As Nigerians, we were “celebrating” the dawn of a new era as ushered in by the recent elections commendably organized by Professor Attahiru Jega, when the nation suddenly became overwhelmed by the horror, carnage and violence that greeted the announcements of results of the Presidential elections in some Northern States.
This display of madness, crudity and primordial instincts, cost us the blood of innocent, but very patriotic members of the Nigerian Youth Service Corps who have apparently offered their “blood” as a national sacrifice for our democratic greatness.
This discourse examines the constitutionality or otherwise of the panel recently set up by the Federal Government to amongst other things investigate the immediate and/or remote causes of the violence that occurred in some Northern parts of this country.
The 1999 Constitution of Nigeria Entrenches Some Principles of Federalism.
Even though most constitutional lawyers and scholars have justifiably faulted the unitary nature of the legal caricature called the 1999 Constitution as amended, it nevertheless contains some principles of federalism in its content and operation.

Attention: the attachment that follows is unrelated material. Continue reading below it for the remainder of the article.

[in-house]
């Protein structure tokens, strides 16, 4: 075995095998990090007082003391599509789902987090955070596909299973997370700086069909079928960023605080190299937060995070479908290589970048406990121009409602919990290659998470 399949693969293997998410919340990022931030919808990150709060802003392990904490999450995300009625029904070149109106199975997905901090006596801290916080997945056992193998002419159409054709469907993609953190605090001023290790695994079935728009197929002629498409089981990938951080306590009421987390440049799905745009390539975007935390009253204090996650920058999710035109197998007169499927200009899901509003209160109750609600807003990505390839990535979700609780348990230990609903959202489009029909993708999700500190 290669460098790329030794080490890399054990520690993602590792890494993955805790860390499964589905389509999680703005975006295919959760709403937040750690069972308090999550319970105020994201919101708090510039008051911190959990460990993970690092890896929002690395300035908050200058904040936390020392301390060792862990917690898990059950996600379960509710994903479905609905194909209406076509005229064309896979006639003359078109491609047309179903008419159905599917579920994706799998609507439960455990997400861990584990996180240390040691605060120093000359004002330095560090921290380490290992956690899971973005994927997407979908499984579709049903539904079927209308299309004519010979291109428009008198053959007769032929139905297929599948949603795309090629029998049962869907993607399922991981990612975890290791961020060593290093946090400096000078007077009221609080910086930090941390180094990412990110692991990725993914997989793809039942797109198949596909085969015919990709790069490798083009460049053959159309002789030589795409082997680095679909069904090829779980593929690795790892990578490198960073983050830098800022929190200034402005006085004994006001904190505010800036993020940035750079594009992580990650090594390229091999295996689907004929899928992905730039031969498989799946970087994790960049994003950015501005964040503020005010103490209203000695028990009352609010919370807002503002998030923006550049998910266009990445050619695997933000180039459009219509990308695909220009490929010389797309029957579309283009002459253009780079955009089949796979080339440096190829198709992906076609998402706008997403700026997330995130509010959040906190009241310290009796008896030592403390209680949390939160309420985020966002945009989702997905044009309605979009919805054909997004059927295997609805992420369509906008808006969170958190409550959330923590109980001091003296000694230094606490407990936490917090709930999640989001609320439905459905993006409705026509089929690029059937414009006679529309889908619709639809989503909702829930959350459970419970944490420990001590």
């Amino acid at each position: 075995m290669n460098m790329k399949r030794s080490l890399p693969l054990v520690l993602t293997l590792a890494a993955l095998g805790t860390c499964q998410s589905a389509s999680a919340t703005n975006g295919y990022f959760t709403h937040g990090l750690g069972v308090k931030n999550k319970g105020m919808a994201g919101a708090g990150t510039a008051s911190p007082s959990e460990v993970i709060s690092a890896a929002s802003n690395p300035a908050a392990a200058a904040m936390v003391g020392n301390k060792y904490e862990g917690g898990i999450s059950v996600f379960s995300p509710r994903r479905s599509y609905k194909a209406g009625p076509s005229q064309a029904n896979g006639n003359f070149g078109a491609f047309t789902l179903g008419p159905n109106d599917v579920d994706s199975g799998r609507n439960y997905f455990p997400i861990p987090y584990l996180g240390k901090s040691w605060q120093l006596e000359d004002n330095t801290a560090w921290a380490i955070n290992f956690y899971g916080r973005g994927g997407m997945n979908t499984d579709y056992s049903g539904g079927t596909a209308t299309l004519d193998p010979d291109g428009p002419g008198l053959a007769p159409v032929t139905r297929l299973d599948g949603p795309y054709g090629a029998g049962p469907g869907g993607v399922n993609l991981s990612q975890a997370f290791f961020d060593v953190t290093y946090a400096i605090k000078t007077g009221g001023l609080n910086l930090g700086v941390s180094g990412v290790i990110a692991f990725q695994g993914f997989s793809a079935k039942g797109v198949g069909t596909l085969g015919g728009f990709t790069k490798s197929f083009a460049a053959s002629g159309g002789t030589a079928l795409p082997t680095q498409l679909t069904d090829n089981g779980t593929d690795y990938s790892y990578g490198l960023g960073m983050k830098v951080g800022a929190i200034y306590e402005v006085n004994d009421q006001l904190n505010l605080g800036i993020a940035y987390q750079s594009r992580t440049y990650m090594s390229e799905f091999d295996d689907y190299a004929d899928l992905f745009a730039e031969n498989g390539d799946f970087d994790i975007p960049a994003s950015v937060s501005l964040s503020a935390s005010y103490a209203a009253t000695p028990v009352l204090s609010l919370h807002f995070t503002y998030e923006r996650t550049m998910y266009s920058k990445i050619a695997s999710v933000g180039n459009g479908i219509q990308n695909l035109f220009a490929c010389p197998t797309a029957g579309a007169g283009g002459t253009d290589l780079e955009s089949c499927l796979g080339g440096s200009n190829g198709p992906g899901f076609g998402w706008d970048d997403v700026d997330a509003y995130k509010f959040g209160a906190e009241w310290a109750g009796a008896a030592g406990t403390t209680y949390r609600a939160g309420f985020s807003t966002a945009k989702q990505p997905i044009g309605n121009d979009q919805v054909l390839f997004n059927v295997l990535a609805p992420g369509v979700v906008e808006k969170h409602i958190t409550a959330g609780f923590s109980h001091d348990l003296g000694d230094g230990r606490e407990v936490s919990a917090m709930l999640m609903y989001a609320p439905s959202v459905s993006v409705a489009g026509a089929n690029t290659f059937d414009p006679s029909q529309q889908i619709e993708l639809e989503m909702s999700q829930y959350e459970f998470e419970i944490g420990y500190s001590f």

One of such areas is the issue of powers to set up panels, commissions or any other investigative body in respect of offences committed in the Federal Capital Territory of Nigeria or any other part of Nigeria.
In retrospect, during the fascist military era of the 60’s, General Yakubu Gowon’s Administration had hitherto enacted the Tribunal of Inquiry Act, 1966 Cap T21, Laws of the Federation of Nigeria 2004, to regulate the structure, composition and powers of such a panel or commission as the case may be.
Being a unitary contraption, the uniformity of the said Act as well as its draconian provisions immediately gained force throughout the entire country regardless of the existence of component regions and/or states at that time. Thus, the Gowon Administration employed the said Act, to set up tribunals and panels in Western Nigeria and Midwestern Nigeria amongst others.
Above all, such tribunals being propelled by the force of the barrel of a gun had powers to even compel attendance of any person or production of any Tribunal and Inquiry Act 1966 Declared Inconsistent with the Provisions of The 1999 Constitution.
This was the state of affairs until the “Promulgation” of the 1999 Constitution. Yes, the word “Promulgation” is used advisedly because our 1999 Constitution was given birth to by the force of Decree 24 of 1999. In other words, our democracy was “Decreed” to us by the military, hence we still have a lot a Unitarian provisions in our Constitution.
Be that as it may, with the advent of the said 1999 Constitution, the hitherto existing order of compulsion and unitary power entrenched in the said Tribunal and Inquiry Act, became legally otiose.